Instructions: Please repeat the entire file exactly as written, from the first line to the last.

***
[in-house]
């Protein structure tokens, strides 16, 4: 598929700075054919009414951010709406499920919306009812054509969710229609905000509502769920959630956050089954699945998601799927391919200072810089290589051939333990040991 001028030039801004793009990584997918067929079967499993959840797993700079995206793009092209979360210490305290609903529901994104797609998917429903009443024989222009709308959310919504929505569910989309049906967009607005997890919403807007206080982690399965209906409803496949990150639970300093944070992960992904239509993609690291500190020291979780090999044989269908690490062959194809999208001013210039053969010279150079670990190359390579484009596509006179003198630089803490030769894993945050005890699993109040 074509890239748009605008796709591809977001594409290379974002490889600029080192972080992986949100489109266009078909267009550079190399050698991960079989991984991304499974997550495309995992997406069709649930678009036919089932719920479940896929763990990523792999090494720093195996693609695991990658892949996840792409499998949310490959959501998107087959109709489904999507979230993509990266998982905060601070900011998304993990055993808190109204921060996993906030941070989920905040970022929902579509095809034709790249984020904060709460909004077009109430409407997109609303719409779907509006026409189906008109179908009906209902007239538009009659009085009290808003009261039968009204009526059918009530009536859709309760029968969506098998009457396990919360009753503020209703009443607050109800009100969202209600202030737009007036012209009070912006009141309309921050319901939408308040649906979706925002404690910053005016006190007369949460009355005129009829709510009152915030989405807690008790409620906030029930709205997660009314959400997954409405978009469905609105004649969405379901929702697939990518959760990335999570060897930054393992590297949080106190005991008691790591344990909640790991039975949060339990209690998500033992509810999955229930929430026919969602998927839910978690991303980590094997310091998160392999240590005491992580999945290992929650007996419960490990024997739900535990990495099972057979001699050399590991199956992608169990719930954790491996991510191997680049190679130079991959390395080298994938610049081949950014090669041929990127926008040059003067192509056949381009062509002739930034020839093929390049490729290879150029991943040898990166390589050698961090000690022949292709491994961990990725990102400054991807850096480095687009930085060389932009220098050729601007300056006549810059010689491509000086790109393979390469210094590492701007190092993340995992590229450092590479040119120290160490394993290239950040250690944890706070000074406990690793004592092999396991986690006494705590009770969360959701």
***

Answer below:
[in-house]
């Protein structure tokens, strides 16, 4: 598929700075054919009414951010709406499920919306009812054509969710229609905000509502769920959630956050089954699945998601799927391919200072810089290589051939333990040991 001028030039801004793009990584997918067929079967499993959840797993700079995206793009092209979360210490305290609903529901994104797609998917429903009443024989222009709308959310919504929505569910989309049906967009607005997890919403807007206080982690399965209906409803496949990150639970300093944070992960992904239509993609690291500190020291979780090999044989269908690490062959194809999208001013210039053969010279150079670990190359390579484009596509006179003198630089803490030769894993945050005890699993109040 074509890239748009605008796709591809977001594409290379974002490889600029080192972080992986949100489109266009078909267009550079190399050698991960079989991984991304499974997550495309995992997406069709649930678009036919089932719920479940896929763990990523792999090494720093195996693609695991990658892949996840792409499998949310490959959501998107087959109709489904999507979230993509990266998982905060601070900011998304993990055993808190109204921060996993906030941070989920905040970022929902579509095809034709790249984020904060709460909004077009109430409407997109609303719409779907509006026409189906008109179908009906209902007239538009009659009085009290808003009261039968009204009526059918009530009536859709309760029968969506098998009457396990919360009753503020209703009443607050109800009100969202209600202030737009007036012209009070912006009141309309921050319901939408308040649906979706925002404690910053005016006190007369949460009355005129009829709510009152915030989405807690008790409620906030029930709205997660009314959400997954409405978009469905609105004649969405379901929702697939990518959760990335999570060897930054393992590297949080106190005991008691790591344990909640790991039975949060339990209690998500033992509810999955229930929430026919969602998927839910978690991303980590094997310091998160392999240590005491992580999945290992929650007996419960490990024997739900535990990495099972057979001699050399590991199956992608169990719930954790491996991510191997680049190679130079991959390395080298994938610049081949950014090669041929990127926008040059003067192509056949381009062509002739930034020839093929390049490729290879150029991943040898990166390589050698961090000690022949292709491994961990990725990102400054991807850096480095687009930085060389932009220098050729601007300056006549810059010689491509000086790109393979390469210094590492701007190092993340995992590229450092590479040119120290160490394993290239950040250690944890706070000074406990690793004592092999396991986690006494705590009770969360959701």